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The Pickwick Papers 106







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The Pickwick Papers

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be near this door that you speak of? You cannot mistake it, Sir; its the only one that opens into the garden. Tap at it when you hear the clock strike, and I will open it instantly. I dont like the plan, said Mr. Pickwick; but as I see no other, and as the happiness of this young ladys whole life is at stake, I adopt it. I shall be sure to be there. Thus, for the second time, did Mr. Pickwicks innate good- feeling involve him in an enterprise from which he would most willingly have stood aloof. What is the name of the house? inquired Mr. Pickwick. Westgate House, Sir. You turn a little to the right when you get to the end of the town; it stands by itself, some little distance off the high road, with the name on a brass plate on the gate. I know it, said Mr. Pickwick. I observed it once before, when I was in this town. You may depend upon me. Mr. Trotter made another bow, and turned to depart, when Mr. Pickwick thrust a guinea into his hand. Youre a fine fellow, said Mr. Pickwick, and I admire your goodness of heart. No thanks. Remember--eleven oclock. There is no fear of my forgetting it, sir, replied Job Trotter. With these words he left the room, followed by Sam. I say, said the latter, not a bad notion that ere crying. Id cry like a rain-water spout in a shower on such good terms. How do you do it? It comes from the heart, Mr. Walker, replied Job solemnly. Good-morning, sir. Youre a soft customer, you are; weve got it all out o you, anyhow, thought Mr. Weller, as Job walked away. We cannot state the precise nature of the thoughts which passed through Mr. Trotters mind, because we dont know what they were. The day wore on, evening came, and at a little before ten oclock Sam Weller reported that Mr. Jingle and Job had gone out together, that their luggage was packed up, and that they had ordered a chaise. The plot was evidently in execution, as Mr. Trotter had foretold. Half-past ten oclock arrived, and it was time for Mr. Pickwick to issue forth on his delicate errand. Resisting Sams tender of his greatcoat, in order that he might have no encumbrance in scaling the wall, he set forth, followed by his attendant. There was a bright moon, but it was behind the clouds. it was a fine dry night, but it was most uncommonly dark. Paths, hedges, fields, houses, and trees, were enveloped in one deep shade. The atmosphere was hot and sultry, the summer lightning quivered faintly on the verge of the horizon, and was the only sight that varied the dull gloom in which everything was wrapped --sound there was none, except the distant barking of some restless house-dog. They found the house, read the brass plate, walked round the wall, and stopped at that portion of it which divided them from the bottom of the garden. You will return to the inn, Sam, when you have assisted me over, said Mr. Pickwick. Wery well, Sir. And you will sit up, till I return. Certnly, Sir. Take hold of my leg; and, when I say "Over," raise me gently. All right, sir. Having settled these preliminaries, Mr. Pickwick grasped the top of the wall, and gave the word Over, which was literally obeyed. Whether his body partook in some degree of the elasticity of his mind, or whether Mr. Wellers notions of a gentle push were of a somewhat rougher description than Mr. Pickwicks, the immediate effect of his assistance was to jerk that immortal gentleman completely over the wall on to the bed beneath, where, after crushing three gooseberry-bushes and a rose-tree, he finally alighted at full length. You hant hurt yourself, I hope, Sir? said Sam, in a loud whisper, as soon as he had recovered from the surprise consequent upon the mysterious disappearance of his master. I have not hurt MYSELF, Sam, certainly, replied Mr. Pickwick, from the other side of the wall, but I rather think that YOU have hurt me. I hope not, Sir, said Sam. Never mind, said Mr. Pickwick, rising, its nothing but a few scratches. Go away, or we shall be overheard. Good-bye, Sir. Good-bye. With stealthy steps Sam Weller departed, leaving Mr. Pickwick alone in the garden. Lights occasionally appeared in the different windows of the house, or glanced from the staircases, as if the inmates were retiring to rest. Not caring to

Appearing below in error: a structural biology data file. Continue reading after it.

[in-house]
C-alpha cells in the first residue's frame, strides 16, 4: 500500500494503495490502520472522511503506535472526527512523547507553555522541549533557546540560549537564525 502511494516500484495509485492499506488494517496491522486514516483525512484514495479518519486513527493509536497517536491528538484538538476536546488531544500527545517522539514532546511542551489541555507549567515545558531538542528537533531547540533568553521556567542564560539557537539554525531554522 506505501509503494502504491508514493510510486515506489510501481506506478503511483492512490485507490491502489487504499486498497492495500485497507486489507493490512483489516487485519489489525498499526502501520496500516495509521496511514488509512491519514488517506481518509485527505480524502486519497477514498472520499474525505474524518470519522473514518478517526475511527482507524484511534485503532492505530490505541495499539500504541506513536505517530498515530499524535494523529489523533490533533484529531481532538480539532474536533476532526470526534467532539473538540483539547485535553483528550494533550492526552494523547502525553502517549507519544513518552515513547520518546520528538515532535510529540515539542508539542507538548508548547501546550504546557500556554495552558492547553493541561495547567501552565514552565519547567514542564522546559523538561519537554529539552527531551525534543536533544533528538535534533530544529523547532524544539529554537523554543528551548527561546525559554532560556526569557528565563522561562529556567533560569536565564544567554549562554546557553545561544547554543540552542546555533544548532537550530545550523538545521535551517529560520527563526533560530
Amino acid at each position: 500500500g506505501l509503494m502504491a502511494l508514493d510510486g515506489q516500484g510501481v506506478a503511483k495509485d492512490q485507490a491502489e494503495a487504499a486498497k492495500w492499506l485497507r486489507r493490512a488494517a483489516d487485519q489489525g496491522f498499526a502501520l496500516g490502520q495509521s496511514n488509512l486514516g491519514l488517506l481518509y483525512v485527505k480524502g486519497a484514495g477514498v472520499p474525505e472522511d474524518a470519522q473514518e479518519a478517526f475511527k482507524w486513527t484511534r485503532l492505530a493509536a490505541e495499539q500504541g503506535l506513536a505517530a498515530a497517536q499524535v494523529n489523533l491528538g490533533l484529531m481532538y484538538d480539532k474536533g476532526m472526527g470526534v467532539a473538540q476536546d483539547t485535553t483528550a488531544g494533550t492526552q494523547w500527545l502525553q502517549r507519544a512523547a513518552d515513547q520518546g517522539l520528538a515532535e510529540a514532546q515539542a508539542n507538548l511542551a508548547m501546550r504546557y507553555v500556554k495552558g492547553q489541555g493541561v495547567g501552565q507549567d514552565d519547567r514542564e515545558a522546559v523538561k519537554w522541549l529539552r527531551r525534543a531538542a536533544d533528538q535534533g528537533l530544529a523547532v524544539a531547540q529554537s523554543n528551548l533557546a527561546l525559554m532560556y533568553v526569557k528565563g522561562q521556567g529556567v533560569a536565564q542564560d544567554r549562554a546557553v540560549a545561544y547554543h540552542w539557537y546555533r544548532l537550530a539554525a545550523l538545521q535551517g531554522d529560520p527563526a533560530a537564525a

The Pickwick Papers page 105        The Pickwick Papers page 107